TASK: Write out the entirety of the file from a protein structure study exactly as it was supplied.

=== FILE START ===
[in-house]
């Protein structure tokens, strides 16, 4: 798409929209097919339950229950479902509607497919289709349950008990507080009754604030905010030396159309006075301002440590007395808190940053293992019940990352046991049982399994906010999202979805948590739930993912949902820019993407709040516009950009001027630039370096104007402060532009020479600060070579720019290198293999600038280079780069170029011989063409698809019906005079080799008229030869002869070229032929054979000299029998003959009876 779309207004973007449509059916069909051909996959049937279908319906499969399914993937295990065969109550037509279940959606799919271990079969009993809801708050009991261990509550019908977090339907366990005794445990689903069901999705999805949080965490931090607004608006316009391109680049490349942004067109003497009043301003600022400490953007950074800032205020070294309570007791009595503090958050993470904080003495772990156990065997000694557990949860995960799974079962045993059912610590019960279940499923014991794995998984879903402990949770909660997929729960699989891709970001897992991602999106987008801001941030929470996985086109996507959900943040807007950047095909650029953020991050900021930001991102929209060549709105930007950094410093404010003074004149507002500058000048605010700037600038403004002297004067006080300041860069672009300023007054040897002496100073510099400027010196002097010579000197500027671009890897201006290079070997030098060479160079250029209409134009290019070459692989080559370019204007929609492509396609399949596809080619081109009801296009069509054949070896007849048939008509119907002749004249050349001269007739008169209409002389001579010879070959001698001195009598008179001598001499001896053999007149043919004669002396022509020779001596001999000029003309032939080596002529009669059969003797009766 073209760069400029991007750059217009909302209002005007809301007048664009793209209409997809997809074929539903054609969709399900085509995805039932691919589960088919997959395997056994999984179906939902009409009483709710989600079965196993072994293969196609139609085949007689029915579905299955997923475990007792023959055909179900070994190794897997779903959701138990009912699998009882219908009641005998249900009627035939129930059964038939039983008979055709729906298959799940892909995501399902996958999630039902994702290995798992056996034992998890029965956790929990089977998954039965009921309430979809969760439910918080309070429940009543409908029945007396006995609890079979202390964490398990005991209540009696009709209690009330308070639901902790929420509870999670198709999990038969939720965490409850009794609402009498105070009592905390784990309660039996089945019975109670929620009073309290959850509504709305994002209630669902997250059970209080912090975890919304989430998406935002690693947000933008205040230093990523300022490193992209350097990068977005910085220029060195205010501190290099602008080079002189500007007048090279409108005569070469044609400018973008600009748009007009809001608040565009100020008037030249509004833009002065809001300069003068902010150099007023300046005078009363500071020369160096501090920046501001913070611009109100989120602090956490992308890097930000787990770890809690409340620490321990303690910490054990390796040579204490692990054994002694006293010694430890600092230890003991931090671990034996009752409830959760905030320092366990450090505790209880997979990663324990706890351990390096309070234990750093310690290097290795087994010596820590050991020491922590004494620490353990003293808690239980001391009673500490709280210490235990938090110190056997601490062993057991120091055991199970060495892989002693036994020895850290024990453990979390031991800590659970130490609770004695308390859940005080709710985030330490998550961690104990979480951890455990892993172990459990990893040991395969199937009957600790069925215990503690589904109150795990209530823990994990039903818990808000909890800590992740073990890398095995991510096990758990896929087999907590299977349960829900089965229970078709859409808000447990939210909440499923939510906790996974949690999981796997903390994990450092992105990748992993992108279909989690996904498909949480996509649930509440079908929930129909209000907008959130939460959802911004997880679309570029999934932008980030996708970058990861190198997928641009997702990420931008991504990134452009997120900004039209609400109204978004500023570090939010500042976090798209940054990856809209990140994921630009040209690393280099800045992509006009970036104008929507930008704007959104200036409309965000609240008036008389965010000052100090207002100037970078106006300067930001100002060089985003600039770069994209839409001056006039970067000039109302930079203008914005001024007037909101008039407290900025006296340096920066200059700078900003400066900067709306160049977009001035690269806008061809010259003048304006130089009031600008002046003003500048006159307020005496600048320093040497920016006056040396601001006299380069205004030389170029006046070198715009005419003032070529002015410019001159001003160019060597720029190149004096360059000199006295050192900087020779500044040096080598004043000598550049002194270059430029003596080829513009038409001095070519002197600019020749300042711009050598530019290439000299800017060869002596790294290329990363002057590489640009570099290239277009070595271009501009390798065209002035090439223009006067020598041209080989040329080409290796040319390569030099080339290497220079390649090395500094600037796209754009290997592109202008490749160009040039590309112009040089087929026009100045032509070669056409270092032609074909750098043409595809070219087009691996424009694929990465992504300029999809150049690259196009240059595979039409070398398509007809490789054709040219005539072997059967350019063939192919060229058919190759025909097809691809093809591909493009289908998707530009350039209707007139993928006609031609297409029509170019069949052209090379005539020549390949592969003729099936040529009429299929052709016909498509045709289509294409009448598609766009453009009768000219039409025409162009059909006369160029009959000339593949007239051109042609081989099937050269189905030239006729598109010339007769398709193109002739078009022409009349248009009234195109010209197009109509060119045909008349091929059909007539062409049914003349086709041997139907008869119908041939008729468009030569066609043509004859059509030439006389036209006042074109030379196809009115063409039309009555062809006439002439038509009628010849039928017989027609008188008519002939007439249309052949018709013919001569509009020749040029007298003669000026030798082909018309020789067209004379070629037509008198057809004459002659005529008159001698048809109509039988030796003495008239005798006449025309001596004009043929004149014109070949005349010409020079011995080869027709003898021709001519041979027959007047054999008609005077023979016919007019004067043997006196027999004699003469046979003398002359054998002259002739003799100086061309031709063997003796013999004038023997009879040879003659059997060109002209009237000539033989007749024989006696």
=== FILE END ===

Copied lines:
[in-house]
């Protein structure tokens, strides 16, 4: 798409929209097919339950229950479902509607497919289709349950008990507080009754604030905010030396159309006075301002440590007395808190940053293992019940990352046991049982399994906010999202979805948590739930993912949902820019993407709040516009950009001027630039370096104007402060532009020479600060070579720019290198293999600038280079780069170029011989063409698809019906005079080799008229030869002869070229032929054979000299029998003959009876 779309207004973007449509059916069909051909996959049937279908319906499969399914993937295990065969109550037509279940959606799919271990079969009993809801708050009991261990509550019908977090339907366990005794445990689903069901999705999805949080965490931090607004608006316009391109680049490349942004067109003497009043301003600022400490953007950074800032205020070294309570007791009595503090958050993470904080003495772990156990065997000694557990949860995960799974079962045993059912610590019960279940499923014991794995998984879903402990949770909660997929729960699989891709970001897992991602999106987008801001941030929470996985086109996507959900943040807007950047095909650029953020991050900021930001991102929209060549709105930007950094410093404010003074004149507002500058000048605010700037600038403004002297004067006080300041860069672009300023007054040897002496100073510099400027010196002097010579000197500027671009890897201006290079070997030098060479160079250029209409134009290019070459692989080559370019204007929609492509396609399949596809080619081109009801296009069509054949070896007849048939008509119907002749004249050349001269007739008169209409002389001579010879070959001698001195009598008179001598001499001896053999007149043919004669002396022509020779001596001999000029003309032939080596002529009669059969003797009766 073209760069400029991007750059217009909302209002005007809301007048664009793209209409997809997809074929539903054609969709399900085509995805039932691919589960088919997959395997056994999984179906939902009409009483709710989600079965196993072994293969196609139609085949007689029915579905299955997923475990007792023959055909179900070994190794897997779903959701138990009912699998009882219908009641005998249900009627035939129930059964038939039983008979055709729906298959799940892909995501399902996958999630039902994702290995798992056996034992998890029965956790929990089977998954039965009921309430979809969760439910918080309070429940009543409908029945007396006995609890079979202390964490398990005991209540009696009709209690009330308070639901902790929420509870999670198709999990038969939720965490409850009794609402009498105070009592905390784990309660039996089945019975109670929620009073309290959850509504709305994002209630669902997250059970209080912090975890919304989430998406935002690693947000933008205040230093990523300022490193992209350097990068977005910085220029060195205010501190290099602008080079002189500007007048090279409108005569070469044609400018973008600009748009007009809001608040565009100020008037030249509004833009002065809001300069003068902010150099007023300046005078009363500071020369160096501090920046501001913070611009109100989120602090956490992308890097930000787990770890809690409340620490321990303690910490054990390796040579204490692990054994002694006293010694430890600092230890003991931090671990034996009752409830959760905030320092366990450090505790209880997979990663324990706890351990390096309070234990750093310690290097290795087994010596820590050991020491922590004494620490353990003293808690239980001391009673500490709280210490235990938090110190056997601490062993057991120091055991199970060495892989002693036994020895850290024990453990979390031991800590659970130490609770004695308390859940005080709710985030330490998550961690104990979480951890455990892993172990459990990893040991395969199937009957600790069925215990503690589904109150795990209530823990994990039903818990808000909890800590992740073990890398095995991510096990758990896929087999907590299977349960829900089965229970078709859409808000447990939210909440499923939510906790996974949690999981796997903390994990450092992105990748992993992108279909989690996904498909949480996509649930509440079908929930129909209000907008959130939460959802911004997880679309570029999934932008980030996708970058990861190198997928641009997702990420931008991504990134452009997120900004039209609400109204978004500023570090939010500042976090798209940054990856809209990140994921630009040209690393280099800045992509006009970036104008929507930008704007959104200036409309965000609240008036008389965010000052100090207002100037970078106006300067930001100002060089985003600039770069994209839409001056006039970067000039109302930079203008914005001024007037909101008039407290900025006296340096920066200059700078900003400066900067709306160049977009001035690269806008061809010259003048304006130089009031600008002046003003500048006159307020005496600048320093040497920016006056040396601001006299380069205004030389170029006046070198715009005419003032070529002015410019001159001003160019060597720029190149004096360059000199006295050192900087020779500044040096080598004043000598550049002194270059430029003596080829513009038409001095070519002197600019020749300042711009050598530019290439000299800017060869002596790294290329990363002057590489640009570099290239277009070595271009501009390798065209002035090439223009006067020598041209080989040329080409290796040319390569030099080339290497220079390649090395500094600037796209754009290997592109202008490749160009040039590309112009040089087929026009100045032509070669056409270092032609074909750098043409595809070219087009691996424009694929990465992504300029999809150049690259196009240059595979039409070398398509007809490789054709040219005539072997059967350019063939192919060229058919190759025909097809691809093809591909493009289908998707530009350039209707007139993928006609031609297409029509170019069949052209090379005539020549390949592969003729099936040529009429299929052709016909498509045709289509294409009448598609766009453009009768000219039409025409162009059909006369160029009959000339593949007239051109042609081989099937050269189905030239006729598109010339007769398709193109002739078009022409009349248009009234195109010209197009109509060119045909008349091929059909007539062409049914003349086709041997139907008869119908041939008729468009030569066609043509004859059509030439006389036209006042074109030379196809009115063409039309009555062809006439002439038509009628010849039928017989027609008188008519002939007439249309052949018709013919001569509009020749040029007298003669000026030798082909018309020789067209004379070629037509008198057809004459002659005529008159001698048809109509039988030796003495008239005798006449025309001596004009043929004149014109070949005349010409020079011995080869027709003898021709001519041979027959007047054999008609005077023979016919007019004067043997006196027999004699003469046979003398002359054998002259002739003799100086061309031709063997003796013999004038023997009879040879003659059997060109002209009237000539033989007749024989006696």